by Elmer Montejo, 1 year ago
United States District Court Judge Lucy H. Koh this week denied Samsung’s request to preview Apple’s upcoming iPhone and iPad in relation to the intellectual property suit lodged by Apple against Samsung. Koh found no…
Earlier today we told you that Apple has obtained a huge victory in its U.S. case against Samsung, with the latter being delivered a devastating defeat – not because of the $1 billion in damages awarded to Apple, which can be considered pocket change by Samsung compared to its profits from the mobile business, but because what the victory means for Apple, the whole mobile ecosystem, and, most importantly, consumers.
Sure, Samsung may fight the verdict in further appeals, but Apple will also do some appealing of its own, and try to obtain various injunctions in the U.S. against the Samsung products found to be infringing at least one of Apple’s patents. After all, Apple said all along that it’s seeking sales ban verdicts against Samsung rather than compensatory damages.
We already have a September 20 date set by Judge Lucy Koh, the same judge that has been presiding over the trial, for injunction hearings. While we wait, let’s take a look at Samsung’s devices found infringing on at least one Apple patent in this first U.S. trial between the two companies, that are now in danger to be barred from selling in the region.
For the purpose of this inquiry, we looked at the official verdict from the trial, and checked what U.S. carriers are still selling any of the devices found to be infringing – see the tables below for each device. While not all products infringe on all Apple patents in this trial, it’s enough for Apple to prove one infringement to request a sales ban – and Apple completed that first part, the proving, and now can get back to the injunction pursuit.
It’s also worth noting that while some carriers do not list older Samsung devices, these handsets can be still found at third-party retailers for more than affordable prices. But we mainly look at carriers, as they’ll also share the pain when and if product sales ban will be awarded to Apple.
Verizon still lists the Droid Charge and the Galaxy Tab 10.1 LTE (see the tablets section below), while the Continuum and Fascinate have been discontinued. According to our chart based on the official court verdict, the Galaxy Tab 10.1 LTE does not infringe any patent – but is that really so? We’ll explain in our tablet section.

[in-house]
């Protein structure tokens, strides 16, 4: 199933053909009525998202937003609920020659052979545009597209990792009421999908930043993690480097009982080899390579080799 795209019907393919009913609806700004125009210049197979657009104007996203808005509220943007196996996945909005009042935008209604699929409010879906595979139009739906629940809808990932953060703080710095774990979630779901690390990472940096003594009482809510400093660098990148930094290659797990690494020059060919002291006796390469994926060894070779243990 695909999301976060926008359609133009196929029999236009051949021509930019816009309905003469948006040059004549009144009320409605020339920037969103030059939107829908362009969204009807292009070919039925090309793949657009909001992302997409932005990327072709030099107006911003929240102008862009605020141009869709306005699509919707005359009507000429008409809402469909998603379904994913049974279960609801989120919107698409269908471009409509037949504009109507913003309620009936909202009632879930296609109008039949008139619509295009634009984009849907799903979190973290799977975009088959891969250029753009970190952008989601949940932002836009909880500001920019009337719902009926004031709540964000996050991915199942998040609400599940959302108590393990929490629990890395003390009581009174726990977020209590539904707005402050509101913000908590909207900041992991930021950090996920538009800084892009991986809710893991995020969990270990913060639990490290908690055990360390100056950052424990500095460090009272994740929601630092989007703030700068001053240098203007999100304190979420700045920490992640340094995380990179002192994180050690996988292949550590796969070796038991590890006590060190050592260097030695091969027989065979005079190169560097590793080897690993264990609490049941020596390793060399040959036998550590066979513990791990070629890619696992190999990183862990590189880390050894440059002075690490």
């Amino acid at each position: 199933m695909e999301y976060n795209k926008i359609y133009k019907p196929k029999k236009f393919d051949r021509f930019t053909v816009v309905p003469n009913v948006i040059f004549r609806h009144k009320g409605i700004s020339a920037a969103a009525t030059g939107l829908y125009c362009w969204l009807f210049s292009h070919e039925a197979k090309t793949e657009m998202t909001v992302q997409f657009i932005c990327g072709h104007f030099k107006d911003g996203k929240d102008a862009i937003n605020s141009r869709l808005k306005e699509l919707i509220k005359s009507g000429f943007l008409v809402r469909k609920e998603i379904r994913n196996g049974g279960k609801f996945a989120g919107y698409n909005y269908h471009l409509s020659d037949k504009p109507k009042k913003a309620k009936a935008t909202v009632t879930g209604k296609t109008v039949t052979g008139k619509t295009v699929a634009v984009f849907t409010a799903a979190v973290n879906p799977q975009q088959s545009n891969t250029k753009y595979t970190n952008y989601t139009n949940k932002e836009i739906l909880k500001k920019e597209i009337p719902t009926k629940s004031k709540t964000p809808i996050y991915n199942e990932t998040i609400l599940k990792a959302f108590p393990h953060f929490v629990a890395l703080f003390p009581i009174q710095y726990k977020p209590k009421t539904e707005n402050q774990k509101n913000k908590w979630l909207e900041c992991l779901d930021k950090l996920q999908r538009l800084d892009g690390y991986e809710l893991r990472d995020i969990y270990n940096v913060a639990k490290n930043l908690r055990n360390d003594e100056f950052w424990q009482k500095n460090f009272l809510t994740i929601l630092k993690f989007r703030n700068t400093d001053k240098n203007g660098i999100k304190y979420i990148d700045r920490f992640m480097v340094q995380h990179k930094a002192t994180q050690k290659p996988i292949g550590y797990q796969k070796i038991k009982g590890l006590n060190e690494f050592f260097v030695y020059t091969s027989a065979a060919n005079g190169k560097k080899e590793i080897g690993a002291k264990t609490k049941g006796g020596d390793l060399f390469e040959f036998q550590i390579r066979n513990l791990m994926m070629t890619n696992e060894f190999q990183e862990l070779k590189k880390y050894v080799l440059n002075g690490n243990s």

Of the four Samsung handsets sold by AT&T in the past, only the Galaxy S II Skyrocket is found on the carrier’s website, although, admittedly, the carrier is still selling a Continuum Glide, a device that could also be found to be infringing in later rulings.
Sprint has five phones that could be affected by a sales ban in the country. Sure, in the table above we say that two of them are not selling anymore, but that’s not really so. Instead of the Transform, Sprint sells a Transform Ultra, while the Epic 4G Touch is not found on the carrier’s website, but the Galaxy S2 is there – in case you forgot the Epic 4G Touch is Sprint’s Galaxy S2 name. Also worth mentioning is that Sprint still lists the two-year old Galaxy S aka Epic 4G on its site.
But for the Galaxy S (Vibrant), T-Mobile has three handsets still on sale, the Exhibit 4G, the Galaxy S 4G and the Galaxy S2.
Now that we’re done with the Big Four, we can look at what regional carriers have in store, and various low-end to mid-ranged devices can still be purchased from their sites, including the Galaxy Prevail, the Galaxy S Showcase, the Gem and the Intercept (we’ll have special notes on the Galaxy S Showcase and the Intercept in a section below).
As for unlocked smartphones – the international GSM versions of the Galaxy S, the Galaxy S2 and the Galaxy Ace – they can certainly be found with other electronics retailers, in case you’re interested in any of them.
Last, but not least, we have looked at the Galaxy Tab tablets mentioned in the verdict form, the Galaxy Tab, the Galaxy Tab 10.1 Wi-Fi and the Galaxy Tab 10.1 LTE, and it looks like they’re all infringing on patents, therefore they are targets for injunctions.
Apple has already obtained an injunction on the Galaxy Tab 10.1 in the country and it’s likely to hang on to it in view of yesterday’s verdict.
But what about that Galaxy Tab 10.1 LTE apparently not infringing on Apple patents despite being similar to its Wi-Fi brother (except for its 4G cellular connectivity)? Well, it looks like the verdict form does not list the Galaxy Tab 10.1 LTE in the sections dealing with software infringement, but only lists it in the iPad design section – the only section of the form favorable to Samsung.
That’s an oversight from Apple’s lawyers or the judge’s staff, but since the Wi-Fi version of the tablet has been found to infringe on software patents ‘381, ‘915 and ‘163, the same thing can be said about the LTE version.
We have already covered the strangeness of the Galaxy Tab 10.1 LTE omission from certain sections of the verdict but we have other weird things in the verdict form.
The Galaxy S Showcase is listed as the Galaxy S II Showcase at least twice, not that anyone made any comments on the matter yet.
The Samsung Indulge is curiously not infringing on any Apple patents, at least according to the jury, even though the handset is listed in various questions in the form.
We’ll be back with more news on any sales bans that Apple may score in the near future, as Judge Lucy Koh has already set a September 20 hearing on the matter.